Our final stop was the capital city of Vientiane


You could easily see all this town has to offer in under 5 hours, but we're glad we came. For starters, these were the first Lao people we'd seen exercising. We felt lucky to spot dueling Thursday night jazzercise classes along the Mekong.

We had such a lovely time in Laos that we ended up staying three days longer than originally planned. There are fog-shrouded mountains in the morning turning to sunny skies with puffy white clouds in the afternoon.

 
This is the first time in 3 months we've been in a country where people drive on the right-hand side of the road. We never thought this would be possible, but it actually feels backwards. We're also officially thinking in terms of kilometers and Celsius these days.  

The museums have been surprisingly good with concise and excellently translated descriptions. The streets are pretty quiet by Asian standards, although the traffic is less forgiving than Thailand for pedestrians.

Laos is similar to Thailand in some ways…most notably the language and the food. But it's also more antiquated in many ways. There is a midnight curfew, no train system, and it's the only country we've been to where we haven't seen a single chain restaurant. When's the last time you were in a public restroom and used a bar of soap to wash your hands? 


44% of the population lives on less than $1.25 a day, and yet in some ways they are more educated than us. We met a tiny old man in Luang Prabang who was selling ice cream from the back of his bicycle. He knew three times as many languages as we do. He would market his goods in Lao, English, and French by shouting from a plastic megaphone.

Laos people are attractive. The girls have big brown eyes and flowing dark hair. They wear long patterned silk skirts which accentuate their slender figures. The children are giggly and a bit shy. (Almost) everybody is very friendly and always greeted us with a huge smiling “Sabaidee!” This is a country where everyone is a cousin...not really, but that's what they always say.

Whenever we passed by a school, the kids seemed to always be at recess. We saw a couple of kids whacking at sticks with machetes and several doing manual labor like picking up trash and collecting leaves.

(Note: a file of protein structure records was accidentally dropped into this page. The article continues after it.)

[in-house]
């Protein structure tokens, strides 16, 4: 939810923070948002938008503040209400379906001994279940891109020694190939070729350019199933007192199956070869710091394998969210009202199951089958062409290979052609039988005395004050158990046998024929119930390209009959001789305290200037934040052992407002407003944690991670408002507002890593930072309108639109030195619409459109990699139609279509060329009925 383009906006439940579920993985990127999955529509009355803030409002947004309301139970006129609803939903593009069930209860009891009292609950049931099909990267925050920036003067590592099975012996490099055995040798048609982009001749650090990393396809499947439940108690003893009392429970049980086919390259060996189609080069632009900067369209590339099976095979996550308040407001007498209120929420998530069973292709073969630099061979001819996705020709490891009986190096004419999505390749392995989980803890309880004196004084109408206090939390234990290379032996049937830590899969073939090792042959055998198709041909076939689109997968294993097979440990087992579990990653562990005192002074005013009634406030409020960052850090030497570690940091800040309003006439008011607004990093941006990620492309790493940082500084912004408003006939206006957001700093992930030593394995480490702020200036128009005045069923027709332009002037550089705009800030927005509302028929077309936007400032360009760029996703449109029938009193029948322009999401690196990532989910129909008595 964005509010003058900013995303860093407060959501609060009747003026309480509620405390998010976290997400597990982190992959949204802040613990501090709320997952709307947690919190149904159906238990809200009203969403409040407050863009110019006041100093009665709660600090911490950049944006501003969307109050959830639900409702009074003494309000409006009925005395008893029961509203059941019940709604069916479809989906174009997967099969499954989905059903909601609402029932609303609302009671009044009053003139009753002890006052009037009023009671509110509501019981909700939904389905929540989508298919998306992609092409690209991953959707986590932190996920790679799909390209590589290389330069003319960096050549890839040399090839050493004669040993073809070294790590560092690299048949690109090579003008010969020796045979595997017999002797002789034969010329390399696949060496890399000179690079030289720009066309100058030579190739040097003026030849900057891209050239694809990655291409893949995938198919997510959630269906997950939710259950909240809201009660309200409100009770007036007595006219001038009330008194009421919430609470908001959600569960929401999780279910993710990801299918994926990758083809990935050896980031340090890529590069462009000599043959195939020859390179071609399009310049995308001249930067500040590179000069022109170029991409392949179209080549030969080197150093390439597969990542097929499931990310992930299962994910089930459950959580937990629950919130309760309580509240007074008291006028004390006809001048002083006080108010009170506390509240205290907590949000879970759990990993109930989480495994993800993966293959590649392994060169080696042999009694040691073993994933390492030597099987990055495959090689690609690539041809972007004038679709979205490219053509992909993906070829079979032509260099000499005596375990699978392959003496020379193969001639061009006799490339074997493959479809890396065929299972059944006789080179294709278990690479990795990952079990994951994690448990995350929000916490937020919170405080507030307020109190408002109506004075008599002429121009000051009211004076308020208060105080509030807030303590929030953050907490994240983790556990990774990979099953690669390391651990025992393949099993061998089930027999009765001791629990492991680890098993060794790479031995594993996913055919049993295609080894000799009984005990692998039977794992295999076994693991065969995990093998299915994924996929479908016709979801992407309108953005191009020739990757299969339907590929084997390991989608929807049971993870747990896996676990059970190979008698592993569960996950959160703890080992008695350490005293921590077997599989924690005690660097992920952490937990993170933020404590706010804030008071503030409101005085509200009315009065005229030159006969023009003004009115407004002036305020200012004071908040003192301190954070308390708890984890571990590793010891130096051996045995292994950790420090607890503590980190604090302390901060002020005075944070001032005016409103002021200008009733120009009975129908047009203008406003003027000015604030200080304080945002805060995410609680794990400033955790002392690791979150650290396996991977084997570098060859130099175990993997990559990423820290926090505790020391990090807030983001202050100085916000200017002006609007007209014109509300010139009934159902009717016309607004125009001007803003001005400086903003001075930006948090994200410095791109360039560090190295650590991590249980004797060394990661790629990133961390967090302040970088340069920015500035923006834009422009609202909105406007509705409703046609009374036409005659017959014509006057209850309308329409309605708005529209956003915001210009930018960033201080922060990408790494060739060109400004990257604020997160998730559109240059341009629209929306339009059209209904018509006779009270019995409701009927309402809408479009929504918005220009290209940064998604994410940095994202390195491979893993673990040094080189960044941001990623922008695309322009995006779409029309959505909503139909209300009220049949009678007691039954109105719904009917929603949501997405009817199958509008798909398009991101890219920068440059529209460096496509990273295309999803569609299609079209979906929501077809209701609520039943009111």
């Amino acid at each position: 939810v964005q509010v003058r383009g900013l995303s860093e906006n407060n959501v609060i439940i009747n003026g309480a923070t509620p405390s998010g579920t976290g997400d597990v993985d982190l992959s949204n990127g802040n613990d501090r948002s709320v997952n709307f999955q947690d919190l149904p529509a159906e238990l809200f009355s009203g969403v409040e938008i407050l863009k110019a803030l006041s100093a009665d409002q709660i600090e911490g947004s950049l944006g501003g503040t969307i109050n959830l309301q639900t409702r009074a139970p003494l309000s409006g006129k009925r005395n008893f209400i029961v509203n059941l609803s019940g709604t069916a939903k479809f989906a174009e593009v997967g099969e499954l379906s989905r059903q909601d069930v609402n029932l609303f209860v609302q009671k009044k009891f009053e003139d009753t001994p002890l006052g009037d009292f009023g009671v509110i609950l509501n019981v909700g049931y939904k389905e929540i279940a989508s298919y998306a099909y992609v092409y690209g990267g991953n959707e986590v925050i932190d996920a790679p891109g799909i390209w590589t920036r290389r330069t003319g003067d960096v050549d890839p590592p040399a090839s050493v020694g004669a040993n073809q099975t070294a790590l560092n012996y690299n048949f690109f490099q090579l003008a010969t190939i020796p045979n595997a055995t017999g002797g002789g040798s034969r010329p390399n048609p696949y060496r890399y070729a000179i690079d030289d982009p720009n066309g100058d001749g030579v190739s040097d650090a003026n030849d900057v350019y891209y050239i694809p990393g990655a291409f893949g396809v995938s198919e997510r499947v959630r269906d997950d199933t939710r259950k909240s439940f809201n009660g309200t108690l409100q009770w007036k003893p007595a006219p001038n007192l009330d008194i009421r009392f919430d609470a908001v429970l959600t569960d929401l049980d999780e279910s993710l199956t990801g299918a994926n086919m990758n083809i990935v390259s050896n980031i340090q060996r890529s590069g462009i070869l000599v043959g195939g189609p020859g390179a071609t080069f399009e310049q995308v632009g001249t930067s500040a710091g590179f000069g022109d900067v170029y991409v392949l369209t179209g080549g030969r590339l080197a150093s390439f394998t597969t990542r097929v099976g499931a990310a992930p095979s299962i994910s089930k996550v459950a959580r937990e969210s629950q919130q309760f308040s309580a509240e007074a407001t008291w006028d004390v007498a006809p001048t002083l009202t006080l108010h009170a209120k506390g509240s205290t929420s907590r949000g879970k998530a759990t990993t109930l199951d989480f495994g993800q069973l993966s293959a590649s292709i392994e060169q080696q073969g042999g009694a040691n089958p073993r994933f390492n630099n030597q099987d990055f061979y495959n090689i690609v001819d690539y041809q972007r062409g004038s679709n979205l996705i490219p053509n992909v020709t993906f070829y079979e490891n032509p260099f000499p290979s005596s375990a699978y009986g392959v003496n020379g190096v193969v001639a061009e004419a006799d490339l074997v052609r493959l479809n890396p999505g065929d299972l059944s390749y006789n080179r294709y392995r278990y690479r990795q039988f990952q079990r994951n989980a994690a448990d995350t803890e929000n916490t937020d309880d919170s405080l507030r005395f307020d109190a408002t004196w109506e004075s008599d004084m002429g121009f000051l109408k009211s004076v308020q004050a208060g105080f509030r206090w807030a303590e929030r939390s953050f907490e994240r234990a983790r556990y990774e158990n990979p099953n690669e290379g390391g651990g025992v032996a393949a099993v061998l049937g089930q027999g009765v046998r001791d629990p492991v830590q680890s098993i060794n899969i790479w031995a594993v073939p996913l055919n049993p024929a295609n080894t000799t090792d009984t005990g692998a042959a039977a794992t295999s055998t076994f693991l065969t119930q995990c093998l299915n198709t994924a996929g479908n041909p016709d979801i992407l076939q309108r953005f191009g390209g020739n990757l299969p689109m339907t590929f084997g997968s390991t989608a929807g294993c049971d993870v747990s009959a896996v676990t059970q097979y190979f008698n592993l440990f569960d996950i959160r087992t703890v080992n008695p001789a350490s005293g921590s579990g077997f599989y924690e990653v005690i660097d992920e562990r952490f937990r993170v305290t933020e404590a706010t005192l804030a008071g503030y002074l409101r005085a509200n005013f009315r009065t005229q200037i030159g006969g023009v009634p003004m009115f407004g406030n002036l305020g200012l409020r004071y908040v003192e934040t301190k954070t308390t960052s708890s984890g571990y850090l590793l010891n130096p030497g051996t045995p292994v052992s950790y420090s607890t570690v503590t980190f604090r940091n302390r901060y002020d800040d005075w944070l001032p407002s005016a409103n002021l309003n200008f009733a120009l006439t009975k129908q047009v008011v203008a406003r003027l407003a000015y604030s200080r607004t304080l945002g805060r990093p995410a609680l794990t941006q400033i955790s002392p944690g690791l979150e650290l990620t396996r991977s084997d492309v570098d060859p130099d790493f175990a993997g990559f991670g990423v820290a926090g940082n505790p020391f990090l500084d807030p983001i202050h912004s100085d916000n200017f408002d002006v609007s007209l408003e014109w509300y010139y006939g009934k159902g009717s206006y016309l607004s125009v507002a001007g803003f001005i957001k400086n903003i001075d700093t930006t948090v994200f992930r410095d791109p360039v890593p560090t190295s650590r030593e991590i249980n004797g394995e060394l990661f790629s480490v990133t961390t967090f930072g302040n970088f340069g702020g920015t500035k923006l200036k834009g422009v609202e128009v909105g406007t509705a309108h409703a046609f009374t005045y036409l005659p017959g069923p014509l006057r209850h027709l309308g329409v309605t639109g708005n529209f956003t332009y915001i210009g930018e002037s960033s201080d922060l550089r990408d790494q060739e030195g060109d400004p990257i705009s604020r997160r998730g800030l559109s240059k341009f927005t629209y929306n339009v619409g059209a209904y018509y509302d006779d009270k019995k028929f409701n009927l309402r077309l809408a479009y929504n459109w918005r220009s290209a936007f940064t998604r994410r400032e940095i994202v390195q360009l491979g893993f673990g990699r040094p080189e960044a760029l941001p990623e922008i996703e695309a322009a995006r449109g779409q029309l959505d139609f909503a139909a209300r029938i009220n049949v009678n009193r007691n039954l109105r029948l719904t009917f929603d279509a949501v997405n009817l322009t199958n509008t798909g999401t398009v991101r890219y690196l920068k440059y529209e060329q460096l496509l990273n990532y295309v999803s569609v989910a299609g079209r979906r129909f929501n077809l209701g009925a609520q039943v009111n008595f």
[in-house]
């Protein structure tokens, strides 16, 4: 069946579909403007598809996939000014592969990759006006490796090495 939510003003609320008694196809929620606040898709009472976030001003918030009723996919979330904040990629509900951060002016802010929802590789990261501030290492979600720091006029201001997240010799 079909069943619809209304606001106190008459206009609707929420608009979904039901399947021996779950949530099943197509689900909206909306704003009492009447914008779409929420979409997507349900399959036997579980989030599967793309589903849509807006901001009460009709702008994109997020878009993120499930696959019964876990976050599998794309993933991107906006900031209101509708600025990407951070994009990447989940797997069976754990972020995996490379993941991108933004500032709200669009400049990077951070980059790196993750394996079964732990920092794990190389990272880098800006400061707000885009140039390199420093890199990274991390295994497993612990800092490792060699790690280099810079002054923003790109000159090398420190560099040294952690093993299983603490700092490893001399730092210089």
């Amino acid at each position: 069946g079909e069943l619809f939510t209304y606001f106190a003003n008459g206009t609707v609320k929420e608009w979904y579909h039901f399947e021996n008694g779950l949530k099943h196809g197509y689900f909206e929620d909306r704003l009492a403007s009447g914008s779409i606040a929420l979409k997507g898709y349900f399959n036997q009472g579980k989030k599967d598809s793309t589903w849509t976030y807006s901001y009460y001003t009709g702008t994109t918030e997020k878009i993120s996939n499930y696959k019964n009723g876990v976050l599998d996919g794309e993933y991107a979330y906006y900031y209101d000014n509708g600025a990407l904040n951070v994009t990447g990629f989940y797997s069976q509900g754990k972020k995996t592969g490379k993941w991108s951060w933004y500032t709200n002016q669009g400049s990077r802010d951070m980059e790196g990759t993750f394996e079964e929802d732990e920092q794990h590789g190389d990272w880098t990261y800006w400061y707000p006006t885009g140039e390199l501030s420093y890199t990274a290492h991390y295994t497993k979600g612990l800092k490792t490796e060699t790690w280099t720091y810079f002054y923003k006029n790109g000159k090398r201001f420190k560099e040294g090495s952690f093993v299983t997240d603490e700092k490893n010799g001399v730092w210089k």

Aside from badminton, we've also seen lots of people playing sepak takraw. It’s like volleyball but players can only use their feet, knee, chest and head. It's played with a rattan ball, which really hurts by the way.


We added some new wildlife to our list…Water Buffalo and Asian Black Bears (also known as a Moon Bears), which look like Chows.

 
Unlike their neighboring countries, Lao people exclusively eat sticky rice. They like to dip it in a spicy condiment called Jaew Bong which is made from chilies and dried buffalo skin. 


Another national dish is Larp, a salad of minced meat, garlic, shallots, galangal, and fish sauce. 


We had a fun night with friends eating Sin Dad, which is Lao barbeque. We cooked chicken, pork and beef on a circular grille while the noodles and cabbage steamed around the outside. 


All over town, it looks like people are carrying around bouquets of flowers. In reality they're a food called Job's Tears. If you break off the pod on the end and eat the seed, it tastes like corn. A nice (and pretty) little snack.


Angry Birds chicken on a stick, anyone?


It's been less than 20 years since Laos opened up its doors to tourism. It's probably what Thailand and Vietnam were like many years ago. It still feels innocent here, and with the exception of Vang Vieng, this country hasn't completely sold out to tourism yet. We hope it can stay that way as long as possible…although it's not likely. We will be watching what happens intently.

4 comments:

  1. Hey guys, I just came across your blog through Nomadic Matt's site and love reading about your adventures. Can you remember what the tour agency was called you booked your farming trip with or do most agencies offer that? I am based in Cambodia, so Laos isn't too far away from me.

    ReplyDelete
    Replies
    1. Yes! The company is called Living Land. They are the only rice farm experience we've seen after 2 months through Southeast Asia. They are just outside of Luang Prabang. Here is their website: http://www.livinglandlao.com/

      It is a little expensive ($30), but we thought it was worth it for a full day activity. We learned a lot and the people were incredibly professional and nice. If you search them on Trip Adviser, a lot of other people agree.

      Have fun!

      Delete
  2. Thanks Katie for a great blog entry. We are currently in Luang Prabang and yes people everywhere are still eating Jobs Tears.